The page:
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A new “No Permissions” application from Leviathan Security illustrates how easily Android applications can bypass user permissions. In a perfect world, Android’s permissions system would help users make informed decisions about the apps they install. But, as the new permission-breaking app shows, we don’t live in a perfect world.

The goal of the “No Permissions” app is to make public the ease with which permissions can be bypassed. When you install the app you are not asked to give the app access to your device’s memory. The app then presents you with buttons that access data the app wasn’t given permission for.

Some of that data can be quite personal, such as your device’s identification number, the SIM card’s vendor ID and information about your device’s version of Android. The app can also read data from your SD card, which means it could grab all of your photos and video at any time.

Does this mean your device is at immediate risk? Yes, it could be if you frequently download new apps. Android’s permission model is supposed to keep you protected by keeping you informed, but any flaws that bypass permissions render the model useless. MakeUseOf advocates the use of Android security apps The 3 Best Antivirus Apps To Protect Your Android Security The 3 Best Antivirus Apps To Protect Your Android Security As we’ve reported frequently at MakeUseOf, Android is no longer safe from malware. The number of threats is on the rise. This shouldn’t be surprise to anyone. Smartphones and tablets can carry all sorts of... Read More , and this is yet another example of why they’re necessary.

If you’d like to toy with the “No Permissions” app, you can download it from a page on Leviathan Security’s blog which also offers some explanation about how the app works.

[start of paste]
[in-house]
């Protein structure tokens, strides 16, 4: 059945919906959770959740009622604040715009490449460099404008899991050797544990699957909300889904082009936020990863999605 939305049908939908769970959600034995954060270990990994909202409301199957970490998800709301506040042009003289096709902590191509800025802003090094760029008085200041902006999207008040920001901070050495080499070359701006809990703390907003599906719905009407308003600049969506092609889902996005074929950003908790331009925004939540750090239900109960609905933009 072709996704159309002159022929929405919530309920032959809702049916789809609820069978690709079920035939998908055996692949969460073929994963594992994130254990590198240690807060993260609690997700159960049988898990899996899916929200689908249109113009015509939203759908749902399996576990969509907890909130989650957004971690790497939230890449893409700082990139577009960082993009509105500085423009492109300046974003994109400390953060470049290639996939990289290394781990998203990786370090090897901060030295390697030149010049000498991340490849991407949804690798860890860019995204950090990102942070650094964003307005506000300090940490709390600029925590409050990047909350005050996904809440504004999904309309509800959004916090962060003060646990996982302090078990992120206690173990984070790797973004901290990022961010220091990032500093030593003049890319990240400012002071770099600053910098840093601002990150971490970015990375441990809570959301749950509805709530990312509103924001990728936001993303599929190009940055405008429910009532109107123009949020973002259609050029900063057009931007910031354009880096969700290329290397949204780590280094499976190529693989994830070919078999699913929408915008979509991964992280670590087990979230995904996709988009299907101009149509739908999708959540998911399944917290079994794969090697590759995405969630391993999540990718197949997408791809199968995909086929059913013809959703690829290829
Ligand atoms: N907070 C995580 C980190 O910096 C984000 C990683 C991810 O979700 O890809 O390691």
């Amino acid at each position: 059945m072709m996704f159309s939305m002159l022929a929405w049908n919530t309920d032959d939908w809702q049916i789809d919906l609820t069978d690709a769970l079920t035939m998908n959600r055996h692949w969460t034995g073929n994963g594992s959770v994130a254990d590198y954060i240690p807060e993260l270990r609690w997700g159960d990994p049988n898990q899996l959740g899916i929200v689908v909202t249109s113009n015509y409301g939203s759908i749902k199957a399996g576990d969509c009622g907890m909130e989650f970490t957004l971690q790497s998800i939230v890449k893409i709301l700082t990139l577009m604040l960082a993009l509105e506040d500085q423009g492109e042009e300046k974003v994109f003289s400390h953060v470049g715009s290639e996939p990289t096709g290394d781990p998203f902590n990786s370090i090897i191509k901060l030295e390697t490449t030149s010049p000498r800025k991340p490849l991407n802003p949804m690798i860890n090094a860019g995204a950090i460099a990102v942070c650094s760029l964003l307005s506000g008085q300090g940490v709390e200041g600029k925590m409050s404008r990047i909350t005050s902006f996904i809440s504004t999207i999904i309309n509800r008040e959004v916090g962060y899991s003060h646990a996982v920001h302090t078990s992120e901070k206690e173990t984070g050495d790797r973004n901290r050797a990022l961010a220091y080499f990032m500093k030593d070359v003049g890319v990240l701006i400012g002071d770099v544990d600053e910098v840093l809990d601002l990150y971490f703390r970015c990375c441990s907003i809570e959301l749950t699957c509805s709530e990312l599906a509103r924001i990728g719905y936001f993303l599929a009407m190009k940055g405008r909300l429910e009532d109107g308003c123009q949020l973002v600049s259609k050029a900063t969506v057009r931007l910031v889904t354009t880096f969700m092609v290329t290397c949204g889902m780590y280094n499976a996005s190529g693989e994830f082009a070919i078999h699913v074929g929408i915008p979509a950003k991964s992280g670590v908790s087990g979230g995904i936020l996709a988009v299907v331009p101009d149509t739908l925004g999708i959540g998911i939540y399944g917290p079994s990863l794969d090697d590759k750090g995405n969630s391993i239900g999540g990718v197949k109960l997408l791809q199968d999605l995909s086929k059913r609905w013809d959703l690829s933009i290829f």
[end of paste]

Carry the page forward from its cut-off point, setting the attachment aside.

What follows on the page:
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Source: Android Community

  1. Uplift Humanity
    April 15, 2012 at 3:25 am

    This illustrates the weak security structure upon which the entire Android OS is built upon, and the reluctance of Google's engineerS/management to strengthen it.

    I'm sure many people within Google, who have significant responsibility, knew the weak security that Android has -- and they knew this before launching it. I'm sure they understood why Apple chose to embody the "walled garden" approach to security.

    Google's intentional decision to leave a weak security structure shows their goal was not to benefit their users. Rather, their primary goal was to have as many people jump on their bandwagon as possible -- even if this meant fooling those users into believing Android had a semblance of security (when in reality it has very little safeguards).

    SHAME ON GOOGLE -- another example where they put themselves above their users.

    The average Internet or Android is not Google's customer. We are simply "sources of free information" to Google, so they don't feel obligated to help us. Their customers are only the companies that advertise through Google, and the companies that license Android (phone manufacturers). To Google, people/users are just "targets" (for advertising) and "Data Sources" who can be sold to their advertisers.

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